The Gaston County Museum is partnering with the National Sorority of Phi Delta Kappa, Inc, Epsilon Sigma Chapter for a Celebration of Black History on February 18th at 12 p.m. The celebration will take place at the First Congregational United Church of Christ, 611 Ray Street, Kings Mountain, North Carolina.
The church is in the Lincoln Academy Community, the former location of historic Lincoln Academy, an elementary and secondary school founded in 1866 for African-American students.
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The keynote speaker will be Dorothy Counts-Scoggins, who in 1957 at 15 years of age, began her journey as one of four African American students to change the inequality of education in Charlotte, NC, and across the country. After enrolling in Harding High School, Dorothy was met with four days of abuse before her parents removed her from the Charlotte school. This experience led to a lifetime of work as a social worker and educator. Dorothy received a BA degree in Psychology from Johnson C Smith University and received certification in Early Childhood Leadership at UNC-Chapel Hill and The Early Childhood Staffing Study” and “The Financial Side of Child Care at Wheelock College, Boston, Massachusetts. She has developed curricula in Financial Management, and Early Childhood Administration and served on the state-wide committee to develop the curriculum for the NC Administration Credential for Community Colleges (NCAC). Dot has also conducted seminars on an array of early childhood topics at conferences on the local, state, and national levels.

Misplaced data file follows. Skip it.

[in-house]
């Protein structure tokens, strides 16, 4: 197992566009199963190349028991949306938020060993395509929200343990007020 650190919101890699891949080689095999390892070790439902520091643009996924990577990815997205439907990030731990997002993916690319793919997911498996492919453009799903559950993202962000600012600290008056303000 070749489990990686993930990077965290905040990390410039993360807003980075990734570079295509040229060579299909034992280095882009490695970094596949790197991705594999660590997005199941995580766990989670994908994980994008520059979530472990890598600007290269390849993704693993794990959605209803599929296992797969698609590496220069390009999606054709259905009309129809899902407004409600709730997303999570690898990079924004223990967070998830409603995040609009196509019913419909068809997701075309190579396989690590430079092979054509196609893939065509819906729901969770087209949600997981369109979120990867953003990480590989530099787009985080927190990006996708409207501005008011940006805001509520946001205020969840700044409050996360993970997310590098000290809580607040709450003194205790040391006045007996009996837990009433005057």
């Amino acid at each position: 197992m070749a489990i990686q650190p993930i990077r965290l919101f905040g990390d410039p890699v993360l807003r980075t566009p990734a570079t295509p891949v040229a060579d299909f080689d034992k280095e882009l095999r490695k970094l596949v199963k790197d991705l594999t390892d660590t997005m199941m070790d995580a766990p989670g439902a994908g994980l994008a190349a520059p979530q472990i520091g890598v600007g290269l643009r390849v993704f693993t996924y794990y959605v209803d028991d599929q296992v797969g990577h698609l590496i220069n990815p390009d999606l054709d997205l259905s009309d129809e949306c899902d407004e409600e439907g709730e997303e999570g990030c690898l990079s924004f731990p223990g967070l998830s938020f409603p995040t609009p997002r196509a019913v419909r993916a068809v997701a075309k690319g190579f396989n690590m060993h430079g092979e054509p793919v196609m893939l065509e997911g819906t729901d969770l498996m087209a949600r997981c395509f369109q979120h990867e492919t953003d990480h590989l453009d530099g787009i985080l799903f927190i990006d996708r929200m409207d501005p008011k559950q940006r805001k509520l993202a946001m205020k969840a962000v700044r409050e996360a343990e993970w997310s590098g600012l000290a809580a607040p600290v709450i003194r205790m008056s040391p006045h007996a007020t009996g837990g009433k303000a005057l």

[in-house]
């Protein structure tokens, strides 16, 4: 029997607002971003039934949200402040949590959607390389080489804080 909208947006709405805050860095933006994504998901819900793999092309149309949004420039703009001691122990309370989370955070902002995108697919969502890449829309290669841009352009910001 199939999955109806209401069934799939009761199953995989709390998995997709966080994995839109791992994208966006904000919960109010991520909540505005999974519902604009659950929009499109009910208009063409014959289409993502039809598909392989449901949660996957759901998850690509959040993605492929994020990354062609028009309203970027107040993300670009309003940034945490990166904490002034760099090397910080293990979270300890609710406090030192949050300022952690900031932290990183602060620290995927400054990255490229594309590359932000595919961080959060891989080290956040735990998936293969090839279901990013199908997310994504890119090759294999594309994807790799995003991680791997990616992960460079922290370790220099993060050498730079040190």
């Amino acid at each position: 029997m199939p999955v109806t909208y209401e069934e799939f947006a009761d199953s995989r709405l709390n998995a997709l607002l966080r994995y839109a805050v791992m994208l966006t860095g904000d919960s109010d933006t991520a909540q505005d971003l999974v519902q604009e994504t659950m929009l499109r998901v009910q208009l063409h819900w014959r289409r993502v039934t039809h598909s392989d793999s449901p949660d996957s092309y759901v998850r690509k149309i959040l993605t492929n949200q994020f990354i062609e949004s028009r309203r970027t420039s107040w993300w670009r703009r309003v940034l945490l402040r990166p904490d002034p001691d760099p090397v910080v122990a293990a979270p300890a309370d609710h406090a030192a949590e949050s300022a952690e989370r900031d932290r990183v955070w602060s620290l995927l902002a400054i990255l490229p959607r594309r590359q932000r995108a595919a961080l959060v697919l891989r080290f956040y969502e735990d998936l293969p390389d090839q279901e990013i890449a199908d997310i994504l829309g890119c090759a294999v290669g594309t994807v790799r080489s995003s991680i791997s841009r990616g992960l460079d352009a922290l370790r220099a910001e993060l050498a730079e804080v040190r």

Other speakers will include Lemuel H. Froneberger, Class of ’52, Lincoln Academy, and Lisa R. Withers, AHA-NEH grant fellow. Withers will present on the Gaston County Museum’s recent grant funded project on research of African American historic sites in Gaston County, and potential designations for those sites.Gaston County Museum
More Black History Month events in Charlotte
Check out our list of Black history sites and events in Charlotte, or look at a quick list here: